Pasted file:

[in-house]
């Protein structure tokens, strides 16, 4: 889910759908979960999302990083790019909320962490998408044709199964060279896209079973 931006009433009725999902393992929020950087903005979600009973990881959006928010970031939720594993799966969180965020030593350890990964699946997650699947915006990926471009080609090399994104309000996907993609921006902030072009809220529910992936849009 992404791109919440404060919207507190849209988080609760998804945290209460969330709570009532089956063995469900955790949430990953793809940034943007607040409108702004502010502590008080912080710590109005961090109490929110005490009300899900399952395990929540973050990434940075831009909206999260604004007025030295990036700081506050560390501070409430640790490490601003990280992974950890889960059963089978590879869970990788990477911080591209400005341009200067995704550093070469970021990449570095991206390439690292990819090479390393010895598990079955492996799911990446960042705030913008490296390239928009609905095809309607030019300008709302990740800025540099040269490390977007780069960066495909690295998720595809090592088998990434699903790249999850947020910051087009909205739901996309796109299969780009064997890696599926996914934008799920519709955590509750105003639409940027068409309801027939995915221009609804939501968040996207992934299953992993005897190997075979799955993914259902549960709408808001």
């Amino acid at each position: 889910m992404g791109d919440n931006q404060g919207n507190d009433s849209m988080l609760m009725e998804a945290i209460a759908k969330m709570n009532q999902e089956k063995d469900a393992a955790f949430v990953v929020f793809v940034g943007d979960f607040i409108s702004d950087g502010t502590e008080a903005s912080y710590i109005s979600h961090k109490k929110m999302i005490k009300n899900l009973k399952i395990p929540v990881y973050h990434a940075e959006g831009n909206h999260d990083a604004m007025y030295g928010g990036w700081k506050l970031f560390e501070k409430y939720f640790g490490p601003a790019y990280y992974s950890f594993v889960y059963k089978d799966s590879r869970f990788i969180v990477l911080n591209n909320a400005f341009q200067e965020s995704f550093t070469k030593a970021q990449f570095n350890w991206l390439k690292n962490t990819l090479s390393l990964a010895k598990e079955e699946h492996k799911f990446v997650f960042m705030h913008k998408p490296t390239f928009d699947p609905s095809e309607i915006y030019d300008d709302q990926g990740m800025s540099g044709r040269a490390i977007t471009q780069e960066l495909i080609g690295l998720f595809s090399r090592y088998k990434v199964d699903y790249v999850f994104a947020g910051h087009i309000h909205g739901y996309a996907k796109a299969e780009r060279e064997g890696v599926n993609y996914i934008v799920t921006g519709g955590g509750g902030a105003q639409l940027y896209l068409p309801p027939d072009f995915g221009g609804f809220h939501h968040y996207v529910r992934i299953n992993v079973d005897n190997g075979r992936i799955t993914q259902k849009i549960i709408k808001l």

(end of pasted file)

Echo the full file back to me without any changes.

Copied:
[in-house]
């Protein structure tokens, strides 16, 4: 889910759908979960999302990083790019909320962490998408044709199964060279896209079973 931006009433009725999902393992929020950087903005979600009973990881959006928010970031939720594993799966969180965020030593350890990964699946997650699947915006990926471009080609090399994104309000996907993609921006902030072009809220529910992936849009 992404791109919440404060919207507190849209988080609760998804945290209460969330709570009532089956063995469900955790949430990953793809940034943007607040409108702004502010502590008080912080710590109005961090109490929110005490009300899900399952395990929540973050990434940075831009909206999260604004007025030295990036700081506050560390501070409430640790490490601003990280992974950890889960059963089978590879869970990788990477911080591209400005341009200067995704550093070469970021990449570095991206390439690292990819090479390393010895598990079955492996799911990446960042705030913008490296390239928009609905095809309607030019300008709302990740800025540099040269490390977007780069960066495909690295998720595809090592088998990434699903790249999850947020910051087009909205739901996309796109299969780009064997890696599926996914934008799920519709955590509750105003639409940027068409309801027939995915221009609804939501968040996207992934299953992993005897190997075979799955993914259902549960709408808001």
């Amino acid at each position: 889910m992404g791109d919440n931006q404060g919207n507190d009433s849209m988080l609760m009725e998804a945290i209460a759908k969330m709570n009532q999902e089956k063995d469900a393992a955790f949430v990953v929020f793809v940034g943007d979960f607040i409108s702004d950087g502010t502590e008080a903005s912080y710590i109005s979600h961090k109490k929110m999302i005490k009300n899900l009973k399952i395990p929540v990881y973050h990434a940075e959006g831009n909206h999260d990083a604004m007025y030295g928010g990036w700081k506050l970031f560390e501070k409430y939720f640790g490490p601003a790019y990280y992974s950890f594993v889960y059963k089978d799966s590879r869970f990788i969180v990477l911080n591209n909320a400005f341009q200067e965020s995704f550093t070469k030593a970021q990449f570095n350890w991206l390439k690292n962490t990819l090479s390393l990964a010895k598990e079955e699946h492996k799911f990446v997650f960042m705030h913008k998408p490296t390239f928009d699947p609905s095809e309607i915006y030019d300008d709302q990926g990740m800025s540099g044709r040269a490390i977007t471009q780069e960066l495909i080609g690295l998720f595809s090399r090592y088998k990434v199964d699903y790249v999850f994104a947020g910051h087009i309000h909205g739901y996309a996907k796109a299969e780009r060279e064997g890696v599926n993609y996914i934008v799920t921006g519709g955590g509750g902030a105003q639409l940027y896209l068409p309801p027939d072009f995915g221009g609804f809220h939501h968040y996207v529910r992934i299953n992993v079973d005897n190997g075979r992936i799955t993914q259902k849009i549960i709408k808001l």